Scorpio, that is suffering: a natural history of a medieval Zodiac symbol

Black_scorpion
Black scorpion (Androctonus crassicauda).  Photo by Per-Anders Olsson, via Wikimedia Commons.

It’s incredibly frustrating when you know you have read something somewhere and can’t remember where.  Such as the time I read an article or book which made an excellent point about Anglo-Saxon zodiac illustrations.

Most medieval psalters and other liturgical books begin with a calendar, the primary purpose of which is to list the feasts of the saints and other important days, but it will also usually note when the Sun has moved into a new constellation of the zodiac.  Today, the Sun has moved into the sign of Scorpio … but what is a scorpion anyway?  This scholar, whose name and work I have forgotten, pointed out that most Anglo-Saxon manuscript illustrators had never seen one, and therefore they might have received a slightly inaccurate idea of what the creature looked like, if they didn’t have personal experience of being in southern Europe, or an Mediterranean exemplar to work from.  I suppose it is fair to note that England is also somewhat low on lions, but perhaps people were more likely to have seen a picture of such a majestic animal, and ‘big cat with a fur-scarf’ is an easier concept to convey.

But whatever a scorpion was, the Anglo-Saxons knew that it meant suffering.  Literally – the Old English word þrowend is related to þrowian, to suffer.

Þære sunnan gear is þæt heo beyrne ðone micelan circul Zodiacum · 7 gecume under ælc þæra twelf tacna … Eahteoðe is Scorpius · þæt is þrowend.

Heinrich Henel, Aelfric’s De Temporibus Anni, p. 26.

(A year of the sun is one in which it runs the great circle of the Zodiac, and comes under each of the twelve signs … the eighth is Scorpio: that is, scorpion.)

So, at the start of the Zodiac month, let’s take a look at a few medieval scorpions!

 

Realistic scorpion

Scorpio JulAvi8r
London, British Library Cotton MS Julius A. vi, fol. 8r

This eleventh-/twelfth-century hymnal features a metrical calendar: one with a four-line Latin verse for each month.  The accompanying line drawing of a scorpion is a relatively realistic depiction, down to its front pincers, three other pairs of legs, and long stinging tail.  The artist of the manuscript, or of its exemplar, or its exemplar’s exemplar, clearly knew what a scorpion was.  Unlike …

 

Fantastical scorpion

Scorpio Ar60.6v
London, British Library Arundel MS 60, fol. 6v

… the artist of this late eleventh-/twelfth-century psalter, a personal favourite of mine.  This beautiful manuscript has detailed line drawings of each sign of the zodiac: do take a look through all of them.  Scorpio is represented by a vaguely canine winged dragon with what I suppose is a forked tongue, but looks like an arrow being fired into its obligingly open mouth.  Even so, the long, curled tail is a nod to the real scorpion’s sting.

 

Dragon scorpion

Scorpio Lansdowne383.7v
London, British Library Lansdowne MS 383, fol. 7v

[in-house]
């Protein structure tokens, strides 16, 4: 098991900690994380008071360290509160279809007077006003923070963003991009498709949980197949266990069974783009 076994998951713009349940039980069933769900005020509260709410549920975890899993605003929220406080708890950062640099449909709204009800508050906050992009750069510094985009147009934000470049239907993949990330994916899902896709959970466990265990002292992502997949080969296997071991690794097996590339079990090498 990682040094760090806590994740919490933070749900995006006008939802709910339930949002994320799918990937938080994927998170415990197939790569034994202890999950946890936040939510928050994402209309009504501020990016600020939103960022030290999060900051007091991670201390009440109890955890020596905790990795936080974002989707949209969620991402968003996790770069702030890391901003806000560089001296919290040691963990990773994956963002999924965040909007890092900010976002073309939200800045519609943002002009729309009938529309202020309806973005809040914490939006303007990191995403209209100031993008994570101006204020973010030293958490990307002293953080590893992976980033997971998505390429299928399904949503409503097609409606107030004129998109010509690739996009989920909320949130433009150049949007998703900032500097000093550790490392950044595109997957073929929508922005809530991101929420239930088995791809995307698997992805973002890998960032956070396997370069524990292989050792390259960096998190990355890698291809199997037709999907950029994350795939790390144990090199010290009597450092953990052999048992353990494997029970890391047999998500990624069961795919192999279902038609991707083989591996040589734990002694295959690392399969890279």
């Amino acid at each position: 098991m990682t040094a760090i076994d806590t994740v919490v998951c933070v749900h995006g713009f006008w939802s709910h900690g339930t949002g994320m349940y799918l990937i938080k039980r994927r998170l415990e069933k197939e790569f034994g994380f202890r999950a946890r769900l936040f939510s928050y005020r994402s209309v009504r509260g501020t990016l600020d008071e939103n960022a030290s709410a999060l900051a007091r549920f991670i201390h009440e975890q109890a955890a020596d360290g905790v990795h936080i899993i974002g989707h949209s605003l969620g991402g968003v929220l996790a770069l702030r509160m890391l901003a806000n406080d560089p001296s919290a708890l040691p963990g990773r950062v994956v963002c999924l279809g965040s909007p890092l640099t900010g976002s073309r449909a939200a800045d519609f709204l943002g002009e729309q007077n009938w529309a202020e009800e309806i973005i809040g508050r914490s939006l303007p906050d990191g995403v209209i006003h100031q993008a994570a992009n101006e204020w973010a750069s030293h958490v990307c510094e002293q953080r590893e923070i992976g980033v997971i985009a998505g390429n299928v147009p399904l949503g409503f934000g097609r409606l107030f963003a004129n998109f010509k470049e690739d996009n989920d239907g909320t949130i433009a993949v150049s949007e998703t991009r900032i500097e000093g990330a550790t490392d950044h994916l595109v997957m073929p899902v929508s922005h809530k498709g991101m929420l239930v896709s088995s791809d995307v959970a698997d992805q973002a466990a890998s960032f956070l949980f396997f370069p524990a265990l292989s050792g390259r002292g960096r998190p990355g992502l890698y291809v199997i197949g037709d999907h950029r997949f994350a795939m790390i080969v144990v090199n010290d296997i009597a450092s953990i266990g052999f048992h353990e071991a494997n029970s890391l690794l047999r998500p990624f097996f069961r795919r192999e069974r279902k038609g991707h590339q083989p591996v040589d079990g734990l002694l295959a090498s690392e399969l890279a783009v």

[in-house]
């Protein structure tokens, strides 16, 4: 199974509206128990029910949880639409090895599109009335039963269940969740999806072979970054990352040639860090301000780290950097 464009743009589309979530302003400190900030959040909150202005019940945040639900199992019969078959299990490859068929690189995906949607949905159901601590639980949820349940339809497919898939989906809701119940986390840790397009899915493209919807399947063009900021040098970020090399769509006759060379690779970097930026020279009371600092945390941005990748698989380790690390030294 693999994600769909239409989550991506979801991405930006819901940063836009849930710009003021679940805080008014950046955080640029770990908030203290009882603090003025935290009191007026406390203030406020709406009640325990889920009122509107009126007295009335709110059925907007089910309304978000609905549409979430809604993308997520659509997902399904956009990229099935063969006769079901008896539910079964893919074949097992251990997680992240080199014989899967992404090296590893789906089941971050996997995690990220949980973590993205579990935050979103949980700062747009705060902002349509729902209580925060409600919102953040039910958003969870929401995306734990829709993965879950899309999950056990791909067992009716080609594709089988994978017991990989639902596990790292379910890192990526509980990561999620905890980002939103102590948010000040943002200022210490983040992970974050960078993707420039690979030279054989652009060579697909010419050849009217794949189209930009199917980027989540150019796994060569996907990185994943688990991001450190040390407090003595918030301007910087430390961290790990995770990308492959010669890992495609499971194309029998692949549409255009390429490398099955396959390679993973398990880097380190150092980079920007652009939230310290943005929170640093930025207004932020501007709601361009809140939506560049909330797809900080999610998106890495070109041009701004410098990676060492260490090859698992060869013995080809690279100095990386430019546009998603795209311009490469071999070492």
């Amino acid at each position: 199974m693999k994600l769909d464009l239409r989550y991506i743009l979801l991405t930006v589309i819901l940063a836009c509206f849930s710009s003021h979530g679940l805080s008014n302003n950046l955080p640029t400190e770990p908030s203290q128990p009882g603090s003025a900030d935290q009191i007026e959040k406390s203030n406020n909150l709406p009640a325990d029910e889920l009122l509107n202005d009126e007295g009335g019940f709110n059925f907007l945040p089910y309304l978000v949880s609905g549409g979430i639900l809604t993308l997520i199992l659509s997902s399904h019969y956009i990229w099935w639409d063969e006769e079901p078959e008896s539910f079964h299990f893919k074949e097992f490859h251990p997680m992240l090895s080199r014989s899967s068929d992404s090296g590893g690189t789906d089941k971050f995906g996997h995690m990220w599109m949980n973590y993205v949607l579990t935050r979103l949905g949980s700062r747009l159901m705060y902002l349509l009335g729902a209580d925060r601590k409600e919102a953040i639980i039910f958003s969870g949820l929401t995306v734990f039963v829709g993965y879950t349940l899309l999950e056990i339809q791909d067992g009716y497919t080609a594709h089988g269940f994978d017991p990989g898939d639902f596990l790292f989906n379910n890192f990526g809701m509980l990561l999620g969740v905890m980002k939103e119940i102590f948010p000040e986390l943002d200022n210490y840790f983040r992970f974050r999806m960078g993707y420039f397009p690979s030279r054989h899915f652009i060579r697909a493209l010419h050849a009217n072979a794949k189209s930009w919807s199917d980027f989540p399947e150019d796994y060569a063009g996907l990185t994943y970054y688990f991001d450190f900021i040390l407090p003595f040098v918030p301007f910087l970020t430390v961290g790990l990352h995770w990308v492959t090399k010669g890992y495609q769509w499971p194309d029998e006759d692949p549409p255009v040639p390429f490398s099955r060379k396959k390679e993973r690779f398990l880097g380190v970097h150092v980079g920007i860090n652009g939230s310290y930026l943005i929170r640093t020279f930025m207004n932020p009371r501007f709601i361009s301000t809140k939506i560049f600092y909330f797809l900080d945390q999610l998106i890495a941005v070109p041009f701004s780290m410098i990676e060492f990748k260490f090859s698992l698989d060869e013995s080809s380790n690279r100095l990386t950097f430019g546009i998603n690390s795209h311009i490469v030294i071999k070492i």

The artist of this twelfth-century psalter was thinking along much the same lines, but this time in full colour rather than Arundel 60’s neat but simple line drawings.  This one is more certainly a dragon, wings poised, breathing fire, and with a tail that curls down into the feast of St Crispianus.

 

Ten-legged scorpion

Scorpio Roy1Dx13v
London, British Library Royal MS 1 D. x, fol. 13v

It’s the thirteenth century, now, and scorpions are back to looking considerably more arachnid – but what’s with the extra pair of legs?  It’s also got a surprisingly cute little face for such a threatening little beast.

 

Bird scorpion

Scorpio CamTrinB10.9.6v
Cambridge, Trinity College MS B. 10. 9, fol. 6v

This thirteenth-century scorpion is a little unclear, but the artist has hopped on the winged scorpion idea and taken flight.  It is depicted in calming, peaceful tones, and isn’t breathing fire.  It even has a little pair of ears.

*

Pincered, winged, ten-legged, cute-faced: to what extent do these images reflect what English illustrators and their predecessors actually believed scorpions to look like?  Are they intended to be accurate depictions of the Mediterranean beast, or emblematic images, intended to convey something of what the sign of Scorpio stood for?

Whatever the answer to these questions, in transforming the scorpion from a venomous, stinging creature, to a dragon, to an almost cartoonish creature, medieval artists knew how to fill in the gaps in their knowledge and let their imaginations take flight.

 

Words cited:

Heinrich Henel, ed., Aelfric’s De Temporibus Anni, EETS 213 (London: OUP, 1942).

2 Comments Add yours

  1. … not a tongue, but an arrow… Sagittarius?!
    …the ‘ten legged’ one… reminds me the draco/dracco/drako from P. Rothfuss (A crônica do Matador do Rei – Vol II – a north american writer…)

    Like

    1. katehthomas says:

      Yes, the arrow thing is odd, since they are clearly labelled as being Scorpio … maybe Sagittarius is shooting at it from his page!

      Like

Leave a Reply

Fill in your details below or click an icon to log in:

WordPress.com Logo

You are commenting using your WordPress.com account. Log Out /  Change )

Google photo

You are commenting using your Google account. Log Out /  Change )

Twitter picture

You are commenting using your Twitter account. Log Out /  Change )

Facebook photo

You are commenting using your Facebook account. Log Out /  Change )

Connecting to %s

This site uses Akismet to reduce spam. Learn how your comment data is processed.